The original instrument cluster...
The original instrument cluster was stolen after the fair and replaced with a '63 unit. The interior is in excellent condition and sports the signature GM-styling, metal-grate floorboard treatment.
"Making the fuel injector stick out of the hood was accomplished by making a new lid for the injector. The doghouse has a tall cover on it, which sticks up and was actually flush with the outer surface of the hood," says Werner. "The engine compartment was done in black crinkle finish, with a lot of chrome. They kind of went crazy on chrome with the thing. We took some liberties under the hood.
The unique holes in the top...
The unique holes in the top of the body were fake, but designed for brake-venting purposes.
"The engine was originally the orange Chevy engine. It was painted silver. It looked like crap, so I asked Mike what he'd like me to do. My preference was to paint it black. So we did it all black because the silver doesn't complement chrome, and the other show cars I'd seen were done in black. I have good photographs of the other cars. I think the silver may have been applied later."
The car has disc brakes, which were not available in 1964. It also has six taillights, but they aren't original Corvette taillights, as they are much wider with a larger-diameter lamp overall. The Corvette emblem in the back is unique, as is the Corvette emblem on the glovebox door.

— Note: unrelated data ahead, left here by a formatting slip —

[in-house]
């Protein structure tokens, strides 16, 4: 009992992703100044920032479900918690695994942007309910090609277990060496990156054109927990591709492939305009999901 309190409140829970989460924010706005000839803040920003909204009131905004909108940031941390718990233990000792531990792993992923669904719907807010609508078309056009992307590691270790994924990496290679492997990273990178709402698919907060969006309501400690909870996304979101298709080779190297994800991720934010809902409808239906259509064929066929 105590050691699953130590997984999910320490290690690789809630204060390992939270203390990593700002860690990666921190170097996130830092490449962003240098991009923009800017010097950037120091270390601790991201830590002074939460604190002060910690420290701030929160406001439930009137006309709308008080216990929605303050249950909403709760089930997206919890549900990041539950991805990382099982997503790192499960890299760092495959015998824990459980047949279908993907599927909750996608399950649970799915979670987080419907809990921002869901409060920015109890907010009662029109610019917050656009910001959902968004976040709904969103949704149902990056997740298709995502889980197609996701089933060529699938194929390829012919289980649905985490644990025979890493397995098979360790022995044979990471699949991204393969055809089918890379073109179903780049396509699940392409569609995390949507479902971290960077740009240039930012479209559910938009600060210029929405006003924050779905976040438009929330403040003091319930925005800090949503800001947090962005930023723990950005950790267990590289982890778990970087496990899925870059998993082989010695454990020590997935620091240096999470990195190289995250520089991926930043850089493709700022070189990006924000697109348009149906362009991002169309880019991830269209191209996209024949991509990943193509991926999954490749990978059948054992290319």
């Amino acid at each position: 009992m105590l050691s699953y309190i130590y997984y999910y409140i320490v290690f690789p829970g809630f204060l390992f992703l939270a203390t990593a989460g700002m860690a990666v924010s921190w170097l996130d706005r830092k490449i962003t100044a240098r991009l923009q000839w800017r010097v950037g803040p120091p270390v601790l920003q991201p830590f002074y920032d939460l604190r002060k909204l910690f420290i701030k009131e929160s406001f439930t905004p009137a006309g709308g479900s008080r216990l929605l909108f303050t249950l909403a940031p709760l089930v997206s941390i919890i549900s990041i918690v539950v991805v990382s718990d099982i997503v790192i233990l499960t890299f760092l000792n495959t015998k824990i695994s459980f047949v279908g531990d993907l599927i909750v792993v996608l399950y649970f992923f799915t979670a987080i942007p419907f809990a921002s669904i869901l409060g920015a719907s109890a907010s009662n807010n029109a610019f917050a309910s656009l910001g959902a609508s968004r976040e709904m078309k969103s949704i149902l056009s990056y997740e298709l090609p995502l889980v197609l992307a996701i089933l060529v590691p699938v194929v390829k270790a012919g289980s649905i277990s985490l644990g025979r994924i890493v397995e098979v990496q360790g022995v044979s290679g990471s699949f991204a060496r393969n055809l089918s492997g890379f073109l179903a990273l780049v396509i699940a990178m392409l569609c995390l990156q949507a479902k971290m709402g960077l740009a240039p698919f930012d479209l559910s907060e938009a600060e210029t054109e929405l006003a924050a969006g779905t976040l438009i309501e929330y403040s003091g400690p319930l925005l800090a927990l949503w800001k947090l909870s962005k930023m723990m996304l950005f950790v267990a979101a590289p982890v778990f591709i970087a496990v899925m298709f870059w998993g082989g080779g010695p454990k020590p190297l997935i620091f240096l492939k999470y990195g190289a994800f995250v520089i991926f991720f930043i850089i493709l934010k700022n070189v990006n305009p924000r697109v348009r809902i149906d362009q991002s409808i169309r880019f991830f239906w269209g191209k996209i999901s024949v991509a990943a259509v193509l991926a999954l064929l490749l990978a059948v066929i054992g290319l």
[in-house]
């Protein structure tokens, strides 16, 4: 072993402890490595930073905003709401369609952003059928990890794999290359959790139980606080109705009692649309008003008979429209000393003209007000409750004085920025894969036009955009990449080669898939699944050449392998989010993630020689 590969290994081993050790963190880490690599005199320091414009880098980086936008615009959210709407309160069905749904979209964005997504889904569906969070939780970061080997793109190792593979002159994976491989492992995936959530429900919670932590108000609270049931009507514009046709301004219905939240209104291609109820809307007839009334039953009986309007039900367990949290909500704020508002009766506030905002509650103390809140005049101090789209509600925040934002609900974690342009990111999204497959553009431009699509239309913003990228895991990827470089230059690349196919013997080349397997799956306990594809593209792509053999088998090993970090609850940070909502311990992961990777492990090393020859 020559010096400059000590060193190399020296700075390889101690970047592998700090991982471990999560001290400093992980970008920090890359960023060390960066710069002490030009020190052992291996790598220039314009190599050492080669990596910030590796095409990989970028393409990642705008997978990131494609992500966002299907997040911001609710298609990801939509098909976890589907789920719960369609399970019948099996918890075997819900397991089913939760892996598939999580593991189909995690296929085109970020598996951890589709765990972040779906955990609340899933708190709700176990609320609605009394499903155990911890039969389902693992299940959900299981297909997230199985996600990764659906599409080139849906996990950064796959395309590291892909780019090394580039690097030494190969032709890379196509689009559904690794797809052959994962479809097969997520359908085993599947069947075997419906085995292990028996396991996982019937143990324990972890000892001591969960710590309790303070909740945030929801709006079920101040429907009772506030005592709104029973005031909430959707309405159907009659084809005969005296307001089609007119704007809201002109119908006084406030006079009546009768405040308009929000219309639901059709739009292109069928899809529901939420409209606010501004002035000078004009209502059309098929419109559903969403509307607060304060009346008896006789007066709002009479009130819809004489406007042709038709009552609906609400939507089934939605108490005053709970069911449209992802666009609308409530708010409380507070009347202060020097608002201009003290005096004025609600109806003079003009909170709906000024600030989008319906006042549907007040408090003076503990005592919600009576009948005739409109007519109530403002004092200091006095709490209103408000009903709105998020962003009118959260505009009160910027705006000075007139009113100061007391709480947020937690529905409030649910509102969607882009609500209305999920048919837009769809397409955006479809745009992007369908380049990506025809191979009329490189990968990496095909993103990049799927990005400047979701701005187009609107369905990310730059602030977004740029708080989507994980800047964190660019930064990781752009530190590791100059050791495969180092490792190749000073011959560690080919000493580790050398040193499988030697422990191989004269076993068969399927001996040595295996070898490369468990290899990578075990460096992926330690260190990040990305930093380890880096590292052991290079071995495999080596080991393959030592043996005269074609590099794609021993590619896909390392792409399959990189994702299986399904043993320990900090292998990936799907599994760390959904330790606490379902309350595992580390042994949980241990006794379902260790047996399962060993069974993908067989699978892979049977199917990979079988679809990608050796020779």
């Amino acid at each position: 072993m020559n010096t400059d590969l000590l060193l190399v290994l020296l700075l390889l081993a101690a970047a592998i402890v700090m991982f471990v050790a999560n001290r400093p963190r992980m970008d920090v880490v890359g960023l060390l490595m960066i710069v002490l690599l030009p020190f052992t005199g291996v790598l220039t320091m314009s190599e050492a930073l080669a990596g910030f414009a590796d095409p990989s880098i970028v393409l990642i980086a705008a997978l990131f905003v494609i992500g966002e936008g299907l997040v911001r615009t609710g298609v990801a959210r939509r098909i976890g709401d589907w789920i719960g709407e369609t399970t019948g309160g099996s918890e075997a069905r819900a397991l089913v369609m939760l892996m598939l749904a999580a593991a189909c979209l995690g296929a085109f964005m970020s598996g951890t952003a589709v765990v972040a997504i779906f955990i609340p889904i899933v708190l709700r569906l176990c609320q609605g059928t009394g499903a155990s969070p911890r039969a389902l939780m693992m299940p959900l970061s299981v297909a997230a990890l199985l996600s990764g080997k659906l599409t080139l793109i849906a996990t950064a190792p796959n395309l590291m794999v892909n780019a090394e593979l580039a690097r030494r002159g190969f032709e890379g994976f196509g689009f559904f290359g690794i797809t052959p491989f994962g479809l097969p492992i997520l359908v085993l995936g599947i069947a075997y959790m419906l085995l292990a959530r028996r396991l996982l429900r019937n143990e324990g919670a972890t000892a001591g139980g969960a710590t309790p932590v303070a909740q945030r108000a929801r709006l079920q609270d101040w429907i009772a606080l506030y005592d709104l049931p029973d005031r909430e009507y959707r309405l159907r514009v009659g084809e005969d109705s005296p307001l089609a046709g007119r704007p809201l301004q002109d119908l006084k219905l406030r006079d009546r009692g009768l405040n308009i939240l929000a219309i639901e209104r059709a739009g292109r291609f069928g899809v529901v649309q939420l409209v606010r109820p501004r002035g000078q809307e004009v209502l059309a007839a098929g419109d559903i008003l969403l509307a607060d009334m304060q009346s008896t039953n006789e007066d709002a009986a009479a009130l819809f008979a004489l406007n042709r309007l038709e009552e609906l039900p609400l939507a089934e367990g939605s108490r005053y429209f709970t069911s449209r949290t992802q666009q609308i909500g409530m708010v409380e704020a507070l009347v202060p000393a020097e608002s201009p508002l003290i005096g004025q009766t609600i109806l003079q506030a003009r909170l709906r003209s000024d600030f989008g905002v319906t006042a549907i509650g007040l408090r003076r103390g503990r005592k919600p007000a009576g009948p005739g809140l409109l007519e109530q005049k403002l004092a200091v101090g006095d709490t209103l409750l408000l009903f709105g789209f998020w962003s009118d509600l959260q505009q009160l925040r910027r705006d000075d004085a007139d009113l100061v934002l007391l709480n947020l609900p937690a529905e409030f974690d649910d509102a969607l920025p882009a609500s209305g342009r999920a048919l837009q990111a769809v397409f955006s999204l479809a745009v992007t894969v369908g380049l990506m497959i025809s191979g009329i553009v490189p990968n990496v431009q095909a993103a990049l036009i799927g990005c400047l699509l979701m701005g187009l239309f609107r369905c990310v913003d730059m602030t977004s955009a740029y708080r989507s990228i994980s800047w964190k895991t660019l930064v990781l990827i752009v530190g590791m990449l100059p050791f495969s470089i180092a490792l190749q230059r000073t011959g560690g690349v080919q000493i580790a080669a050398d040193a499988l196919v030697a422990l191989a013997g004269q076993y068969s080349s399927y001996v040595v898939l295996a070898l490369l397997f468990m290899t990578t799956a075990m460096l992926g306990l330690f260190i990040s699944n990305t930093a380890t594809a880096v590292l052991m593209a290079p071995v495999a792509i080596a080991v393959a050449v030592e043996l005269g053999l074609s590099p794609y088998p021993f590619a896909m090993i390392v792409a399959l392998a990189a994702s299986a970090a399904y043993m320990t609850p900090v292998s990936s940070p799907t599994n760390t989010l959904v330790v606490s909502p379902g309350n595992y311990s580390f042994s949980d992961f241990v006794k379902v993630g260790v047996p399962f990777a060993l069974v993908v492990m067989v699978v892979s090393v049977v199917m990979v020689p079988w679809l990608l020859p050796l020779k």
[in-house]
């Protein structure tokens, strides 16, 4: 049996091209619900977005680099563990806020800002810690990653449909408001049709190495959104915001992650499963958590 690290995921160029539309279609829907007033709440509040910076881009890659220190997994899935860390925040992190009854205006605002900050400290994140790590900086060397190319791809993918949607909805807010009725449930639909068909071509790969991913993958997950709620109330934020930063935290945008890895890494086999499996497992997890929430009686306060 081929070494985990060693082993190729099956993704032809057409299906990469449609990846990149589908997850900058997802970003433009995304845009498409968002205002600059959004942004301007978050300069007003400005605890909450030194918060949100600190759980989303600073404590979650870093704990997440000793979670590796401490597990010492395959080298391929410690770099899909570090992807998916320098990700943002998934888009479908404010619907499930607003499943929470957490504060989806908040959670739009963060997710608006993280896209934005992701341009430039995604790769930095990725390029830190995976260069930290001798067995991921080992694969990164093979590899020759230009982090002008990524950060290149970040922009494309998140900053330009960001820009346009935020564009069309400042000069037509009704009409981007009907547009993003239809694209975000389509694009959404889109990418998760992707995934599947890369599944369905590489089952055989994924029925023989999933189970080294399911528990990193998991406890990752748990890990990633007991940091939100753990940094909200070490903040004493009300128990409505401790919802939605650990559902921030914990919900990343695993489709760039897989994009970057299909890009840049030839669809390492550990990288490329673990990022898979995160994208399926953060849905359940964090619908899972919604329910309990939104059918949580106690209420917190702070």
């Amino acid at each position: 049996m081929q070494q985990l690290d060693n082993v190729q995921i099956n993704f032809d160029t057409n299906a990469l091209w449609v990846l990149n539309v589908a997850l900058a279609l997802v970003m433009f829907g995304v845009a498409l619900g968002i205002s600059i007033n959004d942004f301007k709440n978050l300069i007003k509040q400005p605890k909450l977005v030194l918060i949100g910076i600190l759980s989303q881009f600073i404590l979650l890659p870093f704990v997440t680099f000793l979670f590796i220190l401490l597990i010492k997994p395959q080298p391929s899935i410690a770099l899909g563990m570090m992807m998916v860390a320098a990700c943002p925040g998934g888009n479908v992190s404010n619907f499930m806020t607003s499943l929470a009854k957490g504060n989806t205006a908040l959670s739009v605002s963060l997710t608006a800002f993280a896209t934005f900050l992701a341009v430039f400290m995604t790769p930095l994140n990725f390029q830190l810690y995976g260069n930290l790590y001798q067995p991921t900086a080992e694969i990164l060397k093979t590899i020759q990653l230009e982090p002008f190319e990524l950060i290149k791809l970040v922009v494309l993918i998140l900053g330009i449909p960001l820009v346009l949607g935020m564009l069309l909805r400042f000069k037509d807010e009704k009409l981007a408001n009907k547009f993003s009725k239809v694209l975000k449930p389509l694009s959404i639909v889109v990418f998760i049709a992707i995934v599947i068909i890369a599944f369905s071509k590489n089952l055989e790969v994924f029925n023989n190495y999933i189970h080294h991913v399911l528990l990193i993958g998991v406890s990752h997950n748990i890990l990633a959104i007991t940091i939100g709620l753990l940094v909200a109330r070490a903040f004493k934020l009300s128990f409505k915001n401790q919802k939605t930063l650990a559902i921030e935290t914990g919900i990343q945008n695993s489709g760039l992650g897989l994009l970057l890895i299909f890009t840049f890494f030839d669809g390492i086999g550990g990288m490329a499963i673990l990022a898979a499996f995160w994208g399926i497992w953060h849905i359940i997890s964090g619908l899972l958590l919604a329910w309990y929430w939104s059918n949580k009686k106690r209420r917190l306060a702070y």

The door panels were outfitted...
The door panels were outfitted with sequential flashing reflectors, an innovative feature in 1964.
On the top of the rear deck, on either side, are simulated brake vents, similar to those used on the early Sting Ray racers. The grille is an egg-crate design, fabricated from aluminum plates. The interior is quite special. The door panels feature three sequential flashing reflectors. High-back bucket seats feature special leather trim. It has cut-pile carpeting instead of the original loop. The weatherstripping is red, and Werner is really proud of the floor grilles. Since show cars are so rare, the chances of finding an unrestored car in such great original condition have to be extremely slim.
"Especially in Candy Apple Red paint," Werner added. "There's so much lacquer. The paint is starting to show some signs of distress, so we spent a lot of time finessing that paint, and we've restuffed the seats and restretched the leather on the console. But it looks like a million bucks."